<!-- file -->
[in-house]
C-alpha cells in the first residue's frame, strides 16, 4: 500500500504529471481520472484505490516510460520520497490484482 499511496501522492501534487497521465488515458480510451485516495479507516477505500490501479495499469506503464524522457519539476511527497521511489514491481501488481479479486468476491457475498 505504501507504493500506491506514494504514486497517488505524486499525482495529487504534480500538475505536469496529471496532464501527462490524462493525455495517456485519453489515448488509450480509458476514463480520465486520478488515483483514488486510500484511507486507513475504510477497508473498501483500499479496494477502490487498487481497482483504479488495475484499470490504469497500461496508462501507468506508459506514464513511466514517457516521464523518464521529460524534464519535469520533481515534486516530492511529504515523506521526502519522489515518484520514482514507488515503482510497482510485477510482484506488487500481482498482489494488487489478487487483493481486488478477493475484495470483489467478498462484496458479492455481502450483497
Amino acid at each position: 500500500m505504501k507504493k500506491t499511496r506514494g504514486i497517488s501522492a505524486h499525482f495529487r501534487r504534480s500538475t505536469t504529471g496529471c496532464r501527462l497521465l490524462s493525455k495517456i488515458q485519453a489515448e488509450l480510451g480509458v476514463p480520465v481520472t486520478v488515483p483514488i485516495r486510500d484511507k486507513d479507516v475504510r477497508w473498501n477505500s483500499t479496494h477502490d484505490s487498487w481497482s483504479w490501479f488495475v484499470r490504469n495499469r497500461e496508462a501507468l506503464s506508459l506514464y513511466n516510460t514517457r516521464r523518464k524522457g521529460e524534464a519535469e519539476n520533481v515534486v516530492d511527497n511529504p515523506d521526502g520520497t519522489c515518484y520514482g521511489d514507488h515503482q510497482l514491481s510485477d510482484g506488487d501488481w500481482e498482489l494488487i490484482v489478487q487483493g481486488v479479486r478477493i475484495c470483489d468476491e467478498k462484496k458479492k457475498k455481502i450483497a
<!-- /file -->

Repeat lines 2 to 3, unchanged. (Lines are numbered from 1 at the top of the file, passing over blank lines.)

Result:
C-alpha cells in the first residue's frame, strides 16, 4: 500500500504529471481520472484505490516510460520520497490484482 499511496501522492501534487497521465488515458480510451485516495479507516477505500490501479495499469506503464524522457519539476511527497521511489514491481501488481479479486468476491457475498 505504501507504493500506491506514494504514486497517488505524486499525482495529487504534480500538475505536469496529471496532464501527462490524462493525455495517456485519453489515448488509450480509458476514463480520465486520478488515483483514488486510500484511507486507513475504510477497508473498501483500499479496494477502490487498487481497482483504479488495475484499470490504469497500461496508462501507468506508459506514464513511466514517457516521464523518464521529460524534464519535469520533481515534486516530492511529504515523506521526502519522489515518484520514482514507488515503482510497482510485477510482484506488487500481482498482489494488487489478487487483493481486488478477493475484495470483489467478498462484496458479492455481502450483497
Amino acid at each position: 500500500m505504501k507504493k500506491t499511496r506514494g504514486i497517488s501522492a505524486h499525482f495529487r501534487r504534480s500538475t505536469t504529471g496529471c496532464r501527462l497521465l490524462s493525455k495517456i488515458q485519453a489515448e488509450l480510451g480509458v476514463p480520465v481520472t486520478v488515483p483514488i485516495r486510500d484511507k486507513d479507516v475504510r477497508w473498501n477505500s483500499t479496494h477502490d484505490s487498487w481497482s483504479w490501479f488495475v484499470r490504469n495499469r497500461e496508462a501507468l506503464s506508459l506514464y513511466n516510460t514517457r516521464r523518464k524522457g521529460e524534464a519535469e519539476n520533481v515534486v516530492d511527497n511529504p515523506d521526502g520520497t519522489c515518484y520514482g521511489d514507488h515503482q510497482l514491481s510485477d510482484g506488487d501488481w500481482e498482489l494488487i490484482v489478487q487483493g481486488v479479486r478477493i475484495c470483489d468476491e467478498k462484496k458479492k457475498k455481502i450483497a